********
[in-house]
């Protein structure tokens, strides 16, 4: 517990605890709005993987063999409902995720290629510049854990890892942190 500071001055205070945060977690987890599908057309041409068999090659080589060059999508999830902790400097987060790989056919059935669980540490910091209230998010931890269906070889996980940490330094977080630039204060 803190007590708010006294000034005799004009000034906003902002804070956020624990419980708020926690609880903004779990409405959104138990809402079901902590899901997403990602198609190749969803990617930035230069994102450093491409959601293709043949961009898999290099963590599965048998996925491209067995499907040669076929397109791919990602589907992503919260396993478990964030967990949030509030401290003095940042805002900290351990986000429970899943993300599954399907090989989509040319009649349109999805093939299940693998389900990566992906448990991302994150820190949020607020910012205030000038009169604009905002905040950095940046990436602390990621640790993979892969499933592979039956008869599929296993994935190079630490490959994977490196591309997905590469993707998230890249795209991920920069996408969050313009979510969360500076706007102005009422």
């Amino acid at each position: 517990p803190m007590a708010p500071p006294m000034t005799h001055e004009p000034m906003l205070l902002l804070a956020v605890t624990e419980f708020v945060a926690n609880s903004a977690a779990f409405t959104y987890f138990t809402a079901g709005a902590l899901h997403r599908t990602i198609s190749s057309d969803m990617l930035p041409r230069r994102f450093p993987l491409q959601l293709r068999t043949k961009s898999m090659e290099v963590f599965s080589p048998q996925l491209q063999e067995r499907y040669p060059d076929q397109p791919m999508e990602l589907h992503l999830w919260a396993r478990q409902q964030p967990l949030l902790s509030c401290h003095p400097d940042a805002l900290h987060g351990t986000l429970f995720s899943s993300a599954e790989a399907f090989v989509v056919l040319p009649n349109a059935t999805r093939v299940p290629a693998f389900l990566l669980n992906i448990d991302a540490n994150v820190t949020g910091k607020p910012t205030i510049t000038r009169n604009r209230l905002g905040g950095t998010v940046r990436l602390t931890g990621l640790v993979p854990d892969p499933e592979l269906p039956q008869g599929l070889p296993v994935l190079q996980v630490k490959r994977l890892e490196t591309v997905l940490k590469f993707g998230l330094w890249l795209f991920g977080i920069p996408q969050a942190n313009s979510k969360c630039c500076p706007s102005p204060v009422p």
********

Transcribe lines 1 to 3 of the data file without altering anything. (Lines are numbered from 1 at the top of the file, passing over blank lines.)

[in-house]
């Protein structure tokens, strides 16, 4: 517990605890709005993987063999409902995720290629510049854990890892942190 500071001055205070945060977690987890599908057309041409068999090659080589060059999508999830902790400097987060790989056919059935669980540490910091209230998010931890269906070889996980940490330094977080630039204060 803190007590708010006294000034005799004009000034906003902002804070956020624990419980708020926690609880903004779990409405959104138990809402079901902590899901997403990602198609190749969803990617930035230069994102450093491409959601293709043949961009898999290099963590599965048998996925491209067995499907040669076929397109791919990602589907992503919260396993478990964030967990949030509030401290003095940042805002900290351990986000429970899943993300599954399907090989989509040319009649349109999805093939299940693998389900990566992906448990991302994150820190949020607020910012205030000038009169604009905002905040950095940046990436602390990621640790993979892969499933592979039956008869599929296993994935190079630490490959994977490196591309997905590469993707998230890249795209991920920069996408969050313009979510969360500076706007102005009422």
């Amino acid at each position: 517990p803190m007590a708010p500071p006294m000034t005799h001055e004009p000034m906003l205070l902002l804070a956020v605890t624990e419980f708020v945060a926690n609880s903004a977690a779990f409405t959104y987890f138990t809402a079901g709005a902590l899901h997403r599908t990602i198609s190749s057309d969803m990617l930035p041409r230069r994102f450093p993987l491409q959601l293709r068999t043949k961009s898999m090659e290099v963590f599965s080589p048998q996925l491209q063999e067995r499907y040669p060059d076929q397109p791919m999508e990602l589907h992503l999830w919260a396993r478990q409902q964030p967990l949030l902790s509030c401290h003095p400097d940042a805002l900290h987060g351990t986000l429970f995720s899943s993300a599954e790989a399907f090989v989509v056919l040319p009649n349109a059935t999805r093939v299940p290629a693998f389900l990566l669980n992906i448990d991302a540490n994150v820190t949020g910091k607020p910012t205030i510049t000038r009169n604009r209230l905002g905040g950095t998010v940046r990436l602390t931890g990621l640790v993979p854990d892969p499933e592979l269906p039956q008869g599929l070889p296993v994935l190079q996980v630490k490959r994977l890892e490196t591309v997905l940490k590469f993707g998230l330094w890249l795209f991920g977080i920069p996408q969050a942190n313009s979510k969360c630039c500076p706007s102005p204060v009422p």